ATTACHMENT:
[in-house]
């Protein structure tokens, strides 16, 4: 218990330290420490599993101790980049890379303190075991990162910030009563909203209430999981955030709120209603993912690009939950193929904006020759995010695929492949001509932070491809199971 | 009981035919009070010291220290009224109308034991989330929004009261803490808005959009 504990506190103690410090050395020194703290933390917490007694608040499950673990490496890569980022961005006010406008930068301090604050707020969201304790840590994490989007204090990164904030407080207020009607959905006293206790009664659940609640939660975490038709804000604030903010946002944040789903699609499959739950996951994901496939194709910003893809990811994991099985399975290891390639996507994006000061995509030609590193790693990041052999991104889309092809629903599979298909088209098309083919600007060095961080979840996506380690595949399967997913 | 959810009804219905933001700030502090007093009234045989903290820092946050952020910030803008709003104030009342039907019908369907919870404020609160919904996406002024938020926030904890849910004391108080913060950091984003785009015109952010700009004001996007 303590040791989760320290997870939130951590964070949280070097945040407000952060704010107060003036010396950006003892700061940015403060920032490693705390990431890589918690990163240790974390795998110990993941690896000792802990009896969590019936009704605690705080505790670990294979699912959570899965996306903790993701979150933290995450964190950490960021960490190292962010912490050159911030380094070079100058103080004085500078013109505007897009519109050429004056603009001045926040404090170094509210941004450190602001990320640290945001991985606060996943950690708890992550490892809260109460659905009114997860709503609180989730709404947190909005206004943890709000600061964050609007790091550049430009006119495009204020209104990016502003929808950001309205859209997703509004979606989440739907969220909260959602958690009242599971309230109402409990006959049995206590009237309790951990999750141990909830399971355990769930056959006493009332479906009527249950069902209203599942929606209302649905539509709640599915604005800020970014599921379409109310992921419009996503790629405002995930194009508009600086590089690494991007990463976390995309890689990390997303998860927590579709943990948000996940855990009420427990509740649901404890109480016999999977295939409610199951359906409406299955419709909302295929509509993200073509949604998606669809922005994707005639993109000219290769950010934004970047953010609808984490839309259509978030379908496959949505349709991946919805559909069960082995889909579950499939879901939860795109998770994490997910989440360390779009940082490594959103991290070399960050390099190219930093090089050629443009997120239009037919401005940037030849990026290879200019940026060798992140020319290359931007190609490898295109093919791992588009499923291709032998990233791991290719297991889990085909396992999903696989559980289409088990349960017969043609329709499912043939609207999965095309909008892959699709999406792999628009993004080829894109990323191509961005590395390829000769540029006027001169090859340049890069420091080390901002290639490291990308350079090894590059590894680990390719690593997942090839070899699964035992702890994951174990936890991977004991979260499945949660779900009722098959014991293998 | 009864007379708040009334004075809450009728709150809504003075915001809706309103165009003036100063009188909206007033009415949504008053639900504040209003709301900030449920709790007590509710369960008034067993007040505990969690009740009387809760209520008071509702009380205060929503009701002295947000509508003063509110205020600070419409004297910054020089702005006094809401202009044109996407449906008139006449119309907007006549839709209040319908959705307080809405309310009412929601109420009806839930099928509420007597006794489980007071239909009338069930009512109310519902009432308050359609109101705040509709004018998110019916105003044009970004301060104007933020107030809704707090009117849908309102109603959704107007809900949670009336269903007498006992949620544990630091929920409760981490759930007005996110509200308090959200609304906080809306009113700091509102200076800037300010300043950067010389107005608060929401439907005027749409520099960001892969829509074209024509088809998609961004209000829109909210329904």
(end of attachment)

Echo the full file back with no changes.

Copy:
[in-house]
């Protein structure tokens, strides 16, 4: 218990330290420490599993101790980049890379303190075991990162910030009563909203209430999981955030709120209603993912690009939950193929904006020759995010695929492949001509932070491809199971 | 009981035919009070010291220290009224109308034991989330929004009261803490808005959009 504990506190103690410090050395020194703290933390917490007694608040499950673990490496890569980022961005006010406008930068301090604050707020969201304790840590994490989007204090990164904030407080207020009607959905006293206790009664659940609640939660975490038709804000604030903010946002944040789903699609499959739950996951994901496939194709910003893809990811994991099985399975290891390639996507994006000061995509030609590193790693990041052999991104889309092809629903599979298909088209098309083919600007060095961080979840996506380690595949399967997913 | 959810009804219905933001700030502090007093009234045989903290820092946050952020910030803008709003104030009342039907019908369907919870404020609160919904996406002024938020926030904890849910004391108080913060950091984003785009015109952010700009004001996007 303590040791989760320290997870939130951590964070949280070097945040407000952060704010107060003036010396950006003892700061940015403060920032490693705390990431890589918690990163240790974390795998110990993941690896000792802990009896969590019936009704605690705080505790670990294979699912959570899965996306903790993701979150933290995450964190950490960021960490190292962010912490050159911030380094070079100058103080004085500078013109505007897009519109050429004056603009001045926040404090170094509210941004450190602001990320640290945001991985606060996943950690708890992550490892809260109460659905009114997860709503609180989730709404947190909005206004943890709000600061964050609007790091550049430009006119495009204020209104990016502003929808950001309205859209997703509004979606989440739907969220909260959602958690009242599971309230109402409990006959049995206590009237309790951990999750141990909830399971355990769930056959006493009332479906009527249950069902209203599942929606209302649905539509709640599915604005800020970014599921379409109310992921419009996503790629405002995930194009508009600086590089690494991007990463976390995309890689990390997303998860927590579709943990948000996940855990009420427990509740649901404890109480016999999977295939409610199951359906409406299955419709909302295929509509993200073509949604998606669809922005994707005639993109000219290769950010934004970047953010609808984490839309259509978030379908496959949505349709991946919805559909069960082995889909579950499939879901939860795109998770994490997910989440360390779009940082490594959103991290070399960050390099190219930093090089050629443009997120239009037919401005940037030849990026290879200019940026060798992140020319290359931007190609490898295109093919791992588009499923291709032998990233791991290719297991889990085909396992999903696989559980289409088990349960017969043609329709499912043939609207999965095309909008892959699709999406792999628009993004080829894109990323191509961005590395390829000769540029006027001169090859340049890069420091080390901002290639490291990308350079090894590059590894680990390719690593997942090839070899699964035992702890994951174990936890991977004991979260499945949660779900009722098959014991293998 | 009864007379708040009334004075809450009728709150809504003075915001809706309103165009003036100063009188909206007033009415949504008053639900504040209003709301900030449920709790007590509710369960008034067993007040505990969690009740009387809760209520008071509702009380205060929503009701002295947000509508003063509110205020600070419409004297910054020089702005006094809401202009044109996407449906008139006449119309907007006549839709209040319908959705307080809405309310009412929601109420009806839930099928509420007597006794489980007071239909009338069930009512109310519902009432308050359609109101705040509709004018998110019916105003044009970004301060104007933020107030809704707090009117849908309102109603959704107007809900949670009336269903007498006992949620544990630091929920409760981490759930007005996110509200308090959200609304906080809306009113700091509102200076800037300010300043950067010389107005608060929401439907005027749409520099960001892969829509074209024509088809998609961004209000829109909210329904």